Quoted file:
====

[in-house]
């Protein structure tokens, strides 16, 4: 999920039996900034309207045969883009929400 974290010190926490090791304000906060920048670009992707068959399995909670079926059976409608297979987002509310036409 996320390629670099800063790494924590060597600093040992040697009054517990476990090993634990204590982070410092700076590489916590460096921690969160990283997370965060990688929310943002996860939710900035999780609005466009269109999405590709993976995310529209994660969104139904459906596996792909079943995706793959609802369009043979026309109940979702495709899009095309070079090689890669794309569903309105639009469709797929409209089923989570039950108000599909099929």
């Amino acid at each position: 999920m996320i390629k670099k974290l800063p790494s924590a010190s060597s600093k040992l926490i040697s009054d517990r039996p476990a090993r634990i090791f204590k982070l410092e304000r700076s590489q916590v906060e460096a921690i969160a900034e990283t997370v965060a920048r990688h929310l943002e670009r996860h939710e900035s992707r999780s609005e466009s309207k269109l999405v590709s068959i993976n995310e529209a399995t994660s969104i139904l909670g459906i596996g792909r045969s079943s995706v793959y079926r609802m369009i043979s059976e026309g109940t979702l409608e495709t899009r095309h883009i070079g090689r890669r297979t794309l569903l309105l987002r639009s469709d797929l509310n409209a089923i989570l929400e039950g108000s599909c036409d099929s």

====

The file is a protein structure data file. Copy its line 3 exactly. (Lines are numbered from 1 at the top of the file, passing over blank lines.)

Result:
């Amino acid at each position: 999920m996320i390629k670099k974290l800063p790494s924590a010190s060597s600093k040992l926490i040697s009054d517990r039996p476990a090993r634990i090791f204590k982070l410092e304000r700076s590489q916590v906060e460096a921690i969160a900034e990283t997370v965060a920048r990688h929310l943002e670009r996860h939710e900035s992707r999780s609005e466009s309207k269109l999405v590709s068959i993976n995310e529209a399995t994660s969104i139904l909670g459906i596996g792909r045969s079943s995706v793959y079926r609802m369009i043979s059976e026309g109940t979702l409608e495709t899009r095309h883009i070079g090689r890669r297979t794309l569903l309105l987002r639009s469709d797929l509310n409209a089923i989570l929400e039950g108000s599909c036409d099929s």